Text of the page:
as seen in Pond Trade Magazine
by Bobby Kenyon,
C.E. Pontz Sons
Being in the business of pond construction, we’ve done all types, shapes and sizes over the years. It has been a thriving part of the business for us for a long time. But with more and more landscape contractors installing “ponds,” we’ve got to continue to set ourselves apart from the rest. Thinking outside the box and staying as creative as possible are tasks we embrace on a daily basis. Designing a pond used to be a simple as spray painting a layout on the grass and letting the pond crew work their magic. They would build an amazing pond, the homeowner would love it and we’d be on to the next build. With ever-growing competition, we continue to strive for bigger, brighter and more creative things. Designing and building amazing water features is near the top of that list.
We’ve always been known for water features,and that is a big part of our business. But nowadays,
every Tom, Dick and Harry are claiming that they install “ponds,” and they will do it for cheaper than you will. Unbeknown to the homeowner, these contractors are installing nightmarish water features, most of which will require twice as the much cost as the original price to fix. While in the end this typically provides our company more work in renovating these disasters, they can still cast a shadow over the water garden industry. Those of us in the know must hold ourselves responsible to educate homeowners on why shopping around based on price should never be an option. By providing proper education, as well as physically showing the homeowner what you can do, this can go a long way. This is why we like to provide potential customers with the opportunity to come and see what they can have in their own yards — specifically, what we build and how it’s constructed. Our Creative Center in Lancaster, Pennsylvania, is loaded with tons of features on-site for the public to view. We always request that clients visit us first. Seeing videos or pictures online can help, but nothing compares to physical interaction. This is a great selling tool. It shows the homeowner that you know how to build amazing water features, and it shows them the different options available. Showing them the quality of your work in person will justify why your price might be higher than the guy with a pickup truck and a shovel. But it doesn’t end there. While there are plenty of hacks in our line of work, there are still numerous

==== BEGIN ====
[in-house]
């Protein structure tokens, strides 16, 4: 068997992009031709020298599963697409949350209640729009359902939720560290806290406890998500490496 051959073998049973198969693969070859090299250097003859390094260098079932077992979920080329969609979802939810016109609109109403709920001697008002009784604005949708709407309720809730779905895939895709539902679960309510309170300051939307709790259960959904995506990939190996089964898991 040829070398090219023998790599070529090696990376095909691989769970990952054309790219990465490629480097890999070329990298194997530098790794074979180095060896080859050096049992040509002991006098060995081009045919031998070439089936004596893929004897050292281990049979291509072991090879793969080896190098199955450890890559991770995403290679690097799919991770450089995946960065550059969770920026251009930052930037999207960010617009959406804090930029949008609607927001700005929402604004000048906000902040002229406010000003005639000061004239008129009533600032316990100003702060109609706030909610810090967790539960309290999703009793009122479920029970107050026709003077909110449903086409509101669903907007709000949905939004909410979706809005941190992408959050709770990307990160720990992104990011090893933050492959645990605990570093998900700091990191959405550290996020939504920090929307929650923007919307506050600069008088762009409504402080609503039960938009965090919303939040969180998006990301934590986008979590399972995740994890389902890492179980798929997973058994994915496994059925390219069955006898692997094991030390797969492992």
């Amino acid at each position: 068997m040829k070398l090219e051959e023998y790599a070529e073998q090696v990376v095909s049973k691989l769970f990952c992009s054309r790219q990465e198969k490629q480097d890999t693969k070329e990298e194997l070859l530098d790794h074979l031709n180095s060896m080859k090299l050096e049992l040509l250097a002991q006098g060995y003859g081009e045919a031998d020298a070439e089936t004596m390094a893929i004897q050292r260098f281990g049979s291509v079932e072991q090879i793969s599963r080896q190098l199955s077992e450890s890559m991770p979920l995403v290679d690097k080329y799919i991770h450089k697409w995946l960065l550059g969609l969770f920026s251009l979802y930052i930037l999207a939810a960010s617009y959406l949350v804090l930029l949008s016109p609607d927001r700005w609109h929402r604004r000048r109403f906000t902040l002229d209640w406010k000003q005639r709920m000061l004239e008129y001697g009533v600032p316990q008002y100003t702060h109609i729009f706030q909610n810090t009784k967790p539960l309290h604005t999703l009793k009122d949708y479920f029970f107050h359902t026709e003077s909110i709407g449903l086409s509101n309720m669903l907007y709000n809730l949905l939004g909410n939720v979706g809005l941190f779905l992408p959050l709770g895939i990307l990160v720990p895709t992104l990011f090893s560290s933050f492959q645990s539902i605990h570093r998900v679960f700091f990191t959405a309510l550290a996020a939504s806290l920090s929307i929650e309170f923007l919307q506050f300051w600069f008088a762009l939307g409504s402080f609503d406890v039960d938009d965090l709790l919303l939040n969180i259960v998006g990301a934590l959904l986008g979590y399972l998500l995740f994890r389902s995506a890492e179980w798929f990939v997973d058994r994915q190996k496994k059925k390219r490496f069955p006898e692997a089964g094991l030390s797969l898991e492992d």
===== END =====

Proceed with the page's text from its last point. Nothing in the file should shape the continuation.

quality water feature installers across the country. Being a Master Certified Aquascape Contractor, we enjoy the luxury of their add-on options. While every pond install is one of a kind, there are tons of options to turn something that’s already amazing into a masterpiece. Additions like driftwood, fountains, spitters, spillways, fish caves, cored boulders and fire features can really set you apart from the competition.
Our Dazzling Display